Press Release from Walt Disney Pictures
He’s a bear of very little brain. She’s half of the acclaimed band She & Him. This year, they come together on the big screen in “Winnie the Pooh,” which hits theaters in select international markets in Spring 2011, and in the U.S. on July 15, 2011. Actress/Musician/Singer/Songwriter Zooey Deschanel (“Almost Famous,” “(500) Days of Summer”) joins Winnie the Pooh and all of his friends in the Hundred Acre Wood, performing three songs for the film, including her own take on the classic “Winnie the Pooh” theme song, “A Very Important Thing to Do” and the original end-credit song “So Long,” which was written by Deschanel and performed with She & Him bandmate M. Ward.
“This has been one of the most fun experiences I’ve ever had,” says Deschanel. “And I’ve just been thanking my lucky stars that I was able to work on this movie, because it’s delightful."
Filmmakers were drawn to Deschanel’s signature style. “She was the perfect choice to do the ‘Winnie the Pooh’ song—a classic theme from the Sherman Brothers,” says director Don Hall. “Her music actually embodies the underlying spirit of the movie. We’re taking something that has vintage roots in the sixties, but spinning it in our own way and updating it. If you listen to Zooey’s music with She & Him—that’s their sound to a tee.”
Adds director Stephen Anderson, “It’s a perfect way to start the movie, letting the audience know right off the bat that this is Winnie the Pooh like you know him, but it’s something for today. We wanted to keep the same charm as the original, but give it a fresh spin, a contemporary feel, and she opens the movie with so much freshness, so much energy.”
“It’s always fun to have a contemporary artist rediscover a classic and that’s exactly what Zooey did,” says producer Peter Del Vecho. “She brought her own personality to the song—when she sings about introducing the individual characters, it’s as though she’s known them her whole life—and she has.”
“I’m a big fan of Winnie the Pooh and all his friends,” says Deschanel, who also plays the ukulele in the song. “It’s really hard to pick a favorite: Winnie the Pooh is so special, he loves honey and he’s just cool. Eeyore is amazing, I love Eeyore. And Piglet is so small. It’s really a four-way tie between Winnie the Pooh, Eeyore, Piglet and Tigger.”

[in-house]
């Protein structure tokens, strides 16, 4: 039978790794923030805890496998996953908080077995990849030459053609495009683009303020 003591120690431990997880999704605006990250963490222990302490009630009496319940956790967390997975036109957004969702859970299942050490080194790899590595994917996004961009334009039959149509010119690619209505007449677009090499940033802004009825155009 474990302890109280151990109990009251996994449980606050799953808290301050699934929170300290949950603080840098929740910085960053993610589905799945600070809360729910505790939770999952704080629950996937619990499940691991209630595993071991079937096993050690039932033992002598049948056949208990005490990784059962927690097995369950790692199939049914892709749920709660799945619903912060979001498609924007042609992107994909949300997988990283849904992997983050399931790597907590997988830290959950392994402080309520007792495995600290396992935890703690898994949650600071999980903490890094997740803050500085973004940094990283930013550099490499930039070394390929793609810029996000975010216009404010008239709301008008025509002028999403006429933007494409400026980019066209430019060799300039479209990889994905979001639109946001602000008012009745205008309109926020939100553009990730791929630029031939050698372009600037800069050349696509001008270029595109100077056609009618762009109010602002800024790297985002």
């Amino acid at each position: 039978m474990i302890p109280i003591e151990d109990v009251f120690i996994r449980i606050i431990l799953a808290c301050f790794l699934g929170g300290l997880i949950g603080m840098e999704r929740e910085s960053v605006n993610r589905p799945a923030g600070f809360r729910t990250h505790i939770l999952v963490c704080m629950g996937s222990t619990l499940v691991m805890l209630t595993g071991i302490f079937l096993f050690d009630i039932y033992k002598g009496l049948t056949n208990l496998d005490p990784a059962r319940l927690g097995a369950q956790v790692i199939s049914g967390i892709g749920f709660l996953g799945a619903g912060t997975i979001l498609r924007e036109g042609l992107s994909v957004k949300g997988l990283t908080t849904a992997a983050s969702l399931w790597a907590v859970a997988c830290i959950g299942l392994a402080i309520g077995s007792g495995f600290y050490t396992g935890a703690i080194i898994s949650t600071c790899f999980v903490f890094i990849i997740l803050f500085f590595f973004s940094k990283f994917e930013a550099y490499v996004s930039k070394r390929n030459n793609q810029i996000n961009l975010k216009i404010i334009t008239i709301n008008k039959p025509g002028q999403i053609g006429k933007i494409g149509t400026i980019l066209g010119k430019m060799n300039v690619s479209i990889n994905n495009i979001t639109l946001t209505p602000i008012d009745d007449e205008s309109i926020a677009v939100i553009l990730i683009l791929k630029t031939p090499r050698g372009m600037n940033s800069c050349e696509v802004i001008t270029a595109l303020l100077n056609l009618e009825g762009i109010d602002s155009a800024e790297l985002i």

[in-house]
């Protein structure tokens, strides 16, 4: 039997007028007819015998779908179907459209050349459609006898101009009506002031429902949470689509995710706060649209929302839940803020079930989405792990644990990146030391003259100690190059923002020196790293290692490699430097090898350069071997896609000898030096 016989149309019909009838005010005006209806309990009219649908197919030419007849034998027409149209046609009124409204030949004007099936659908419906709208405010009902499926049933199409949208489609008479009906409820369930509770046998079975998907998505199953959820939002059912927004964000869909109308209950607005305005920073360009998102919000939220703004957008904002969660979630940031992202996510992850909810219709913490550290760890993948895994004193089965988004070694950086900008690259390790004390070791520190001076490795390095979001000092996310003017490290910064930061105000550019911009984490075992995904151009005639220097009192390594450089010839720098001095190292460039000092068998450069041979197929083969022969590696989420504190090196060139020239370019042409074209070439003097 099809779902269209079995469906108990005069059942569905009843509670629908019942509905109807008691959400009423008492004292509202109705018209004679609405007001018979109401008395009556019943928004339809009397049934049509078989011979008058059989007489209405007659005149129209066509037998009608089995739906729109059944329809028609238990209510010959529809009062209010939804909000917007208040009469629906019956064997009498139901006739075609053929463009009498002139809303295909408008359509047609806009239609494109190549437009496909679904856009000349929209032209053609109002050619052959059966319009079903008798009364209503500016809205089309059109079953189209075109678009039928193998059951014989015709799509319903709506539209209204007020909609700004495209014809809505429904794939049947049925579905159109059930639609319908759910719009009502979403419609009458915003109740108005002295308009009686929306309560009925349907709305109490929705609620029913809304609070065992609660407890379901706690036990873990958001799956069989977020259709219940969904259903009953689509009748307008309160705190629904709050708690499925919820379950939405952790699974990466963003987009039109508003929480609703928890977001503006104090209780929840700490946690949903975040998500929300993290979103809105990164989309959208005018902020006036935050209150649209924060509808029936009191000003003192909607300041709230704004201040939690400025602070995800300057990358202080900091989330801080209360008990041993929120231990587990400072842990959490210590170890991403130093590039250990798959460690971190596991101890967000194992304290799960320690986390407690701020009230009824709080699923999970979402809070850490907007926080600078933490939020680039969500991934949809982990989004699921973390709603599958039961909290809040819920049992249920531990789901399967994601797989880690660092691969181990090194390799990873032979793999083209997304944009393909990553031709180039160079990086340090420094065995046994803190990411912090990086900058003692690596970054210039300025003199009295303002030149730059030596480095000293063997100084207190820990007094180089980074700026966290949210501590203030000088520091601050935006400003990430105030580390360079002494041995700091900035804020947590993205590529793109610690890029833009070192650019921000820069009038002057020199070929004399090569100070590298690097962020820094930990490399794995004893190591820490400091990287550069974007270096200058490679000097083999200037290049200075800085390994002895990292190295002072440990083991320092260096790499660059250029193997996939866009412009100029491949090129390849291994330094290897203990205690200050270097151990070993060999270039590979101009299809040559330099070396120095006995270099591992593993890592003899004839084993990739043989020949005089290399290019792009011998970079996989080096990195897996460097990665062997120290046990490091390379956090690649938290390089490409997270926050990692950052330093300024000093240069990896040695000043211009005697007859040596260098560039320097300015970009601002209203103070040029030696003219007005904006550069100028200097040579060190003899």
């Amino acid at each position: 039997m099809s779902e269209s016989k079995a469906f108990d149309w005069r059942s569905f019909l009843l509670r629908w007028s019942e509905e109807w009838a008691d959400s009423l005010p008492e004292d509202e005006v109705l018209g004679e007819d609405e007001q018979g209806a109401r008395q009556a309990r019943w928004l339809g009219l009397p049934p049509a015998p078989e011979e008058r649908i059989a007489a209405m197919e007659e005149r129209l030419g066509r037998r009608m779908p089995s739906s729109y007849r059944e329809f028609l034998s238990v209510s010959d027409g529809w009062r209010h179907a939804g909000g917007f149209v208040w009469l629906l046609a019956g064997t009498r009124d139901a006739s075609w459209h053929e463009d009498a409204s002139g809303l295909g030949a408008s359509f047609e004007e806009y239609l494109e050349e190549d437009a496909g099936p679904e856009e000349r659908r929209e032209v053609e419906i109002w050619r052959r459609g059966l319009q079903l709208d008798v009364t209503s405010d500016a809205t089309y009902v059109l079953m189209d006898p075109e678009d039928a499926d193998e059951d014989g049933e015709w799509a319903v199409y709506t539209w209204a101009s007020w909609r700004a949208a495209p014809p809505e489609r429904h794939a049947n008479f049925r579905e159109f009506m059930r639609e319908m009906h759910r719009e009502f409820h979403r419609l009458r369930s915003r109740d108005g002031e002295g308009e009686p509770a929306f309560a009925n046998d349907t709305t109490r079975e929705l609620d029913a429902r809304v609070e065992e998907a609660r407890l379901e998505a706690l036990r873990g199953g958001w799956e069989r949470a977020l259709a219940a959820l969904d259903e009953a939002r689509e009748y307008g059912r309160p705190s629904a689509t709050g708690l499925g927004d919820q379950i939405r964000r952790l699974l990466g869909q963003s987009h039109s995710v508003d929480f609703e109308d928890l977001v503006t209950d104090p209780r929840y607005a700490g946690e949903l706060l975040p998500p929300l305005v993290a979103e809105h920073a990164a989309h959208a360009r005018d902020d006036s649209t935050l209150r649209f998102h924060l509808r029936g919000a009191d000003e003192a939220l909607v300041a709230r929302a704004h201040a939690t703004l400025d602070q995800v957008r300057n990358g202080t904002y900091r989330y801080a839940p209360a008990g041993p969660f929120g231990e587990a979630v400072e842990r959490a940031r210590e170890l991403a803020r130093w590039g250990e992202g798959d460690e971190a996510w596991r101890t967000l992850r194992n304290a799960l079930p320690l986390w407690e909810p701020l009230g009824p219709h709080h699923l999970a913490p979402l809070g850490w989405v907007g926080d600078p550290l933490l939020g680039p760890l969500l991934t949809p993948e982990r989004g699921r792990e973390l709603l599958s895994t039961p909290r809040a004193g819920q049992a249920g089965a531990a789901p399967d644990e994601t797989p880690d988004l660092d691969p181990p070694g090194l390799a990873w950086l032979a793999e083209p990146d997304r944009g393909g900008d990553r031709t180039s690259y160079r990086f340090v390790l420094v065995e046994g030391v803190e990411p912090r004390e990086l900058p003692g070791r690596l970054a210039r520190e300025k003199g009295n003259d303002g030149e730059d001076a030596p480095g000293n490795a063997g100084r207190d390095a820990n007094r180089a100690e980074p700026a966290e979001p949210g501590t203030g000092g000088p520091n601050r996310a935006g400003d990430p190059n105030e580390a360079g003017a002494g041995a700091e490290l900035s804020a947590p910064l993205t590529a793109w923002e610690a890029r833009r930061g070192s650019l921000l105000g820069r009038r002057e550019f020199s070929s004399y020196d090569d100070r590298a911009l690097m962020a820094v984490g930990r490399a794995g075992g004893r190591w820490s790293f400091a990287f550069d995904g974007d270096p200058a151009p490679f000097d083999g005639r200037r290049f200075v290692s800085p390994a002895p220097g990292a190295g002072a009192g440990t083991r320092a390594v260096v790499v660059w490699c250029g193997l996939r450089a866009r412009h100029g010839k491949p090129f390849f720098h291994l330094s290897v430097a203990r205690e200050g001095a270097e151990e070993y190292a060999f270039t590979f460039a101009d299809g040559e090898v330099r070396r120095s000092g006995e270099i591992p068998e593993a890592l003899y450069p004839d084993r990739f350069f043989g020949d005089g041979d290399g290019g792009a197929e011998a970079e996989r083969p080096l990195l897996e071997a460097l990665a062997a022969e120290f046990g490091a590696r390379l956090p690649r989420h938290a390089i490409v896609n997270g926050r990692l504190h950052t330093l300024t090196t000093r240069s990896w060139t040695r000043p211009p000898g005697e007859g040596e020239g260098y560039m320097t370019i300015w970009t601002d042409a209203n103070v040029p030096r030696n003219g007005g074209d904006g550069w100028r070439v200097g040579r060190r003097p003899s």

Among the songs Deschanel performed for the film is “A Very Important Thing to Do”—a song that helps illustrate the contest the friends from the Hundred Acre Wood take on to find Eeyore a new tail. She also lent her voice to “Everything is Honey” and “Pooh’s Finale,” joining Jim Cummings (the voice of Winnie the Pooh and Tigger), Tony Award®-winning songwriter Robert Lopez (“Avenue Q”) and other cast members.
For the end-credit song, Deschanel teamed up with Ward to perform “So Long,” a song Deschanel wrote. “When I was writing ‘So Long,’ I just held the images for the end credits in my mind,” she says. “I spent a number of days tinkering with ideas, melodies and chord progressions that I thought would fit the images, the new music being written and the original Sherman Brothers stuff-- but still be my own thing. The song definitely has its own feel, but also pays respect to the original.”
Deschanel plays piano for “So Long” and turned to the instrument when it came time to write the song. “I usually write on piano because that's the first instrument that I learned when I was a little kid,” she says. “All of my musical theory knowledge is in linear piano form.”
Her heart, however, is in the vocals. “I’m always thinking in terms of vocals, and arranging a fabric of vocals is the most exciting part. I love to sing backup parts—I always try to squeeze in as many as possible,” she says. “It’s fun; it’s my style.”
Deschanel’s songs, plus the Sherman Brothers classic and a host of original songs by Robert Lopez and wife Kristen Anderson-Lopez (“The Wonder Pets”), as well as original score from composer Henry Jackman (“The Da Vinci Code,” “Pirates of the Caribbean: Dead Man’s Chest”), will be included on the “Winnie the Pooh” soundtrack (available Spring 2011 in select international markets, and in the U.S. on July 12, 2011) from Walt Disney Records.